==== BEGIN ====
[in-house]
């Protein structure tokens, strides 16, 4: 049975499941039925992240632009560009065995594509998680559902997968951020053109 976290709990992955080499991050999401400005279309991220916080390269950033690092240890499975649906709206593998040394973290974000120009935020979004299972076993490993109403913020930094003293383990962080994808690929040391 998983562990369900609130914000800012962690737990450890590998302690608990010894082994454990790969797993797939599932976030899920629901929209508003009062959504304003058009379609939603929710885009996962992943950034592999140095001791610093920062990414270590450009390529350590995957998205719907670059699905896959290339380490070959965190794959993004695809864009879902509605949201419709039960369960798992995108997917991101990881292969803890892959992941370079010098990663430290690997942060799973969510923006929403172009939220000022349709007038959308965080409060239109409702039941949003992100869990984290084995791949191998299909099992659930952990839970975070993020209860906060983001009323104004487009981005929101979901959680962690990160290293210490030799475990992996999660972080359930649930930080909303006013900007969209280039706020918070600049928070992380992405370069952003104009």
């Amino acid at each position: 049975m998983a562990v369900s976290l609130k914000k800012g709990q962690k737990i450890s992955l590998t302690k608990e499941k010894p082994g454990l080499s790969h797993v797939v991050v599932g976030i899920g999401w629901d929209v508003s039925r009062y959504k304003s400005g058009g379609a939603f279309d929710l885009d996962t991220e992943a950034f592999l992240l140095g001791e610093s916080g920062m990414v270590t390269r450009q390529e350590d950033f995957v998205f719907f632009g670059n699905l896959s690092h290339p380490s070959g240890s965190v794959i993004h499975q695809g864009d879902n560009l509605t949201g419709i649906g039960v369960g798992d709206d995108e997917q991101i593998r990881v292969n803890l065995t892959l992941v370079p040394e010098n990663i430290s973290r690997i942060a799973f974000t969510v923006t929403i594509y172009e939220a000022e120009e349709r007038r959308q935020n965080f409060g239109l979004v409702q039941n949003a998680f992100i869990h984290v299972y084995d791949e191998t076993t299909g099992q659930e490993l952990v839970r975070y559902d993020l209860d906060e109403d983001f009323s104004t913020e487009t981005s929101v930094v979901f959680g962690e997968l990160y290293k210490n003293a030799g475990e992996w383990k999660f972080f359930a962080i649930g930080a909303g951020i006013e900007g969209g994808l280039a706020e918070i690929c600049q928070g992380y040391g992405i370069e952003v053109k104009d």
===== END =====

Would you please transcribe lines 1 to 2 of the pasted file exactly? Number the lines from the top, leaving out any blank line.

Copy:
[in-house]
């Protein structure tokens, strides 16, 4: 049975499941039925992240632009560009065995594509998680559902997968951020053109 976290709990992955080499991050999401400005279309991220916080390269950033690092240890499975649906709206593998040394973290974000120009935020979004299972076993490993109403913020930094003293383990962080994808690929040391 998983562990369900609130914000800012962690737990450890590998302690608990010894082994454990790969797993797939599932976030899920629901929209508003009062959504304003058009379609939603929710885009996962992943950034592999140095001791610093920062990414270590450009390529350590995957998205719907670059699905896959290339380490070959965190794959993004695809864009879902509605949201419709039960369960798992995108997917991101990881292969803890892959992941370079010098990663430290690997942060799973969510923006929403172009939220000022349709007038959308965080409060239109409702039941949003992100869990984290084995791949191998299909099992659930952990839970975070993020209860906060983001009323104004487009981005929101979901959680962690990160290293210490030799475990992996999660972080359930649930930080909303006013900007969209280039706020918070600049928070992380992405370069952003104009």